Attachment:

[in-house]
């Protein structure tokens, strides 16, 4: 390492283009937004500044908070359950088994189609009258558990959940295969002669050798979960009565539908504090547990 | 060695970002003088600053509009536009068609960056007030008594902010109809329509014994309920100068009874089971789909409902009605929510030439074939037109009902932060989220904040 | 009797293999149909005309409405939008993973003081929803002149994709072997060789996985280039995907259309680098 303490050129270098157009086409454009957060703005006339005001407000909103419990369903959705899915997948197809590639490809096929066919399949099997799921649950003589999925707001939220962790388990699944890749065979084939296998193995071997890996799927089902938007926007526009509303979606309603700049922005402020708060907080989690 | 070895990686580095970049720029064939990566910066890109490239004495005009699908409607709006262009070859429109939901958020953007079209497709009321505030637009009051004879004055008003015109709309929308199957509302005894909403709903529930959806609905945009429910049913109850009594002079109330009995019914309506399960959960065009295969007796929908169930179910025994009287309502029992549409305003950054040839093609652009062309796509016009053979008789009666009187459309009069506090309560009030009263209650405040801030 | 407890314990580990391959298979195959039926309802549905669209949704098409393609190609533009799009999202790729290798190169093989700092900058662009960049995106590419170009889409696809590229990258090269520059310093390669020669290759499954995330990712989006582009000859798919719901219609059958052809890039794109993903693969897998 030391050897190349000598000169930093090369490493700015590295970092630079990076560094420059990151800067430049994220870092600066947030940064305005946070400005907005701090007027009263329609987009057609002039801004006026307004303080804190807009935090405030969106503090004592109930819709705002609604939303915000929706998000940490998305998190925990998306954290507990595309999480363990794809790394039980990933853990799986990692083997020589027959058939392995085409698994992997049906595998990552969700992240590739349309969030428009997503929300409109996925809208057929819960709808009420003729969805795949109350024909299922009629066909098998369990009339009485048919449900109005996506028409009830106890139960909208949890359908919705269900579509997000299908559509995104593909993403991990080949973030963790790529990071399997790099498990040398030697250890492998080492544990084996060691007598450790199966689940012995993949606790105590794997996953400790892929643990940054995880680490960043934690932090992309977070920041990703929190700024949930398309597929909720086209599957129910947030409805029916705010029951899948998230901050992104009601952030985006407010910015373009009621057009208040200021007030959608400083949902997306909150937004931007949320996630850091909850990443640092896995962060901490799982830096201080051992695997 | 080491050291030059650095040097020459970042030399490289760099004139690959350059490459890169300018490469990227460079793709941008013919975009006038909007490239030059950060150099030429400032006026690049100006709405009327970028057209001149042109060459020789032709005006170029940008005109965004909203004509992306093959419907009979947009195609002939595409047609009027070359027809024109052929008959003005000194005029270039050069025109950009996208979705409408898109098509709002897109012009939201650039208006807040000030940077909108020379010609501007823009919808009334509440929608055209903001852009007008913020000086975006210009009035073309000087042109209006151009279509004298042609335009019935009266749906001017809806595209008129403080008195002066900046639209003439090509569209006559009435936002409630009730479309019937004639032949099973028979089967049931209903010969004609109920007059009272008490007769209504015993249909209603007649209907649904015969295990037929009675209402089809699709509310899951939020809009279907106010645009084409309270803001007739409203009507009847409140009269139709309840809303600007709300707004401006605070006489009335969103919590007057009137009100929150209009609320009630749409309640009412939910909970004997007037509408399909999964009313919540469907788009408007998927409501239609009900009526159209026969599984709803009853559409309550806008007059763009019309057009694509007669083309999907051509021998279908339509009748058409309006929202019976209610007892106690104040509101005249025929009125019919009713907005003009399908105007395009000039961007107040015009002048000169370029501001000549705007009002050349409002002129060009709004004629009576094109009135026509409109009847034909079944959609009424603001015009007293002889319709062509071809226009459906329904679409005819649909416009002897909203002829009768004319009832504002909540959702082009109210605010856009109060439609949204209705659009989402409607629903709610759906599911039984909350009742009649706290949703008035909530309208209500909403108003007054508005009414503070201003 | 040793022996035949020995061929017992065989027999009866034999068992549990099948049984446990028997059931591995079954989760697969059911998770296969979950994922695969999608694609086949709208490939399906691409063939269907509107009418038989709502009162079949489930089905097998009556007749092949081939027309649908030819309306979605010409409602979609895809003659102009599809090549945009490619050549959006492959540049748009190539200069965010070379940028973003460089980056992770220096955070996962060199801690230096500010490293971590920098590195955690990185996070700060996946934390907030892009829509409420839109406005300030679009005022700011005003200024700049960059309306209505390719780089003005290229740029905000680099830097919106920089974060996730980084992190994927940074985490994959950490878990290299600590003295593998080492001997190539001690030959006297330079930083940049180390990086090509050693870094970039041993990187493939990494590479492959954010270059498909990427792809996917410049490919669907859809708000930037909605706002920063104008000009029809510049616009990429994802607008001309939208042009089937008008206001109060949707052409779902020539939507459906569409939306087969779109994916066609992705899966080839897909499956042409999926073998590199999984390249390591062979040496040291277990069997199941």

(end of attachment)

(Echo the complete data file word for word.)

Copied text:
[in-house]
């Protein structure tokens, strides 16, 4: 390492283009937004500044908070359950088994189609009258558990959940295969002669050798979960009565539908504090547990 | 060695970002003088600053509009536009068609960056007030008594902010109809329509014994309920100068009874089971789909409902009605929510030439074939037109009902932060989220904040 | 009797293999149909005309409405939008993973003081929803002149994709072997060789996985280039995907259309680098 303490050129270098157009086409454009957060703005006339005001407000909103419990369903959705899915997948197809590639490809096929066919399949099997799921649950003589999925707001939220962790388990699944890749065979084939296998193995071997890996799927089902938007926007526009509303979606309603700049922005402020708060907080989690 | 070895990686580095970049720029064939990566910066890109490239004495005009699908409607709006262009070859429109939901958020953007079209497709009321505030637009009051004879004055008003015109709309929308199957509302005894909403709903529930959806609905945009429910049913109850009594002079109330009995019914309506399960959960065009295969007796929908169930179910025994009287309502029992549409305003950054040839093609652009062309796509016009053979008789009666009187459309009069506090309560009030009263209650405040801030 | 407890314990580990391959298979195959039926309802549905669209949704098409393609190609533009799009999202790729290798190169093989700092900058662009960049995106590419170009889409696809590229990258090269520059310093390669020669290759499954995330990712989006582009000859798919719901219609059958052809890039794109993903693969897998 030391050897190349000598000169930093090369490493700015590295970092630079990076560094420059990151800067430049994220870092600066947030940064305005946070400005907005701090007027009263329609987009057609002039801004006026307004303080804190807009935090405030969106503090004592109930819709705002609604939303915000929706998000940490998305998190925990998306954290507990595309999480363990794809790394039980990933853990799986990692083997020589027959058939392995085409698994992997049906595998990552969700992240590739349309969030428009997503929300409109996925809208057929819960709808009420003729969805795949109350024909299922009629066909098998369990009339009485048919449900109005996506028409009830106890139960909208949890359908919705269900579509997000299908559509995104593909993403991990080949973030963790790529990071399997790099498990040398030697250890492998080492544990084996060691007598450790199966689940012995993949606790105590794997996953400790892929643990940054995880680490960043934690932090992309977070920041990703929190700024949930398309597929909720086209599957129910947030409805029916705010029951899948998230901050992104009601952030985006407010910015373009009621057009208040200021007030959608400083949902997306909150937004931007949320996630850091909850990443640092896995962060901490799982830096201080051992695997 | 080491050291030059650095040097020459970042030399490289760099004139690959350059490459890169300018490469990227460079793709941008013919975009006038909007490239030059950060150099030429400032006026690049100006709405009327970028057209001149042109060459020789032709005006170029940008005109965004909203004509992306093959419907009979947009195609002939595409047609009027070359027809024109052929008959003005000194005029270039050069025109950009996208979705409408898109098509709002897109012009939201650039208006807040000030940077909108020379010609501007823009919808009334509440929608055209903001852009007008913020000086975006210009009035073309000087042109209006151009279509004298042609335009019935009266749906001017809806595209008129403080008195002066900046639209003439090509569209006559009435936002409630009730479309019937004639032949099973028979089967049931209903010969004609109920007059009272008490007769209504015993249909209603007649209907649904015969295990037929009675209402089809699709509310899951939020809009279907106010645009084409309270803001007739409203009507009847409140009269139709309840809303600007709300707004401006605070006489009335969103919590007057009137009100929150209009609320009630749409309640009412939910909970004997007037509408399909999964009313919540469907788009408007998927409501239609009900009526159209026969599984709803009853559409309550806008007059763009019309057009694509007669083309999907051509021998279908339509009748058409309006929202019976209610007892106690104040509101005249025929009125019919009713907005003009399908105007395009000039961007107040015009002048000169370029501001000549705007009002050349409002002129060009709004004629009576094109009135026509409109009847034909079944959609009424603001015009007293002889319709062509071809226009459906329904679409005819649909416009002897909203002829009768004319009832504002909540959702082009109210605010856009109060439609949204209705659009989402409607629903709610759906599911039984909350009742009649706290949703008035909530309208209500909403108003007054508005009414503070201003 | 040793022996035949020995061929017992065989027999009866034999068992549990099948049984446990028997059931591995079954989760697969059911998770296969979950994922695969999608694609086949709208490939399906691409063939269907509107009418038989709502009162079949489930089905097998009556007749092949081939027309649908030819309306979605010409409602979609895809003659102009599809090549945009490619050549959006492959540049748009190539200069965010070379940028973003460089980056992770220096955070996962060199801690230096500010490293971590920098590195955690990185996070700060996946934390907030892009829509409420839109406005300030679009005022700011005003200024700049960059309306209505390719780089003005290229740029905000680099830097919106920089974060996730980084992190994927940074985490994959950490878990290299600590003295593998080492001997190539001690030959006297330079930083940049180390990086090509050693870094970039041993990187493939990494590479492959954010270059498909990427792809996917410049490919669907859809708000930037909605706002920063104008000009029809510049616009990429994802607008001309939208042009089937008008206001109060949707052409779902020539939507459906569409939306087969779109994916066609992705899966080839897909499956042409999926073998590199999984390249390591062979040496040291277990069997199941």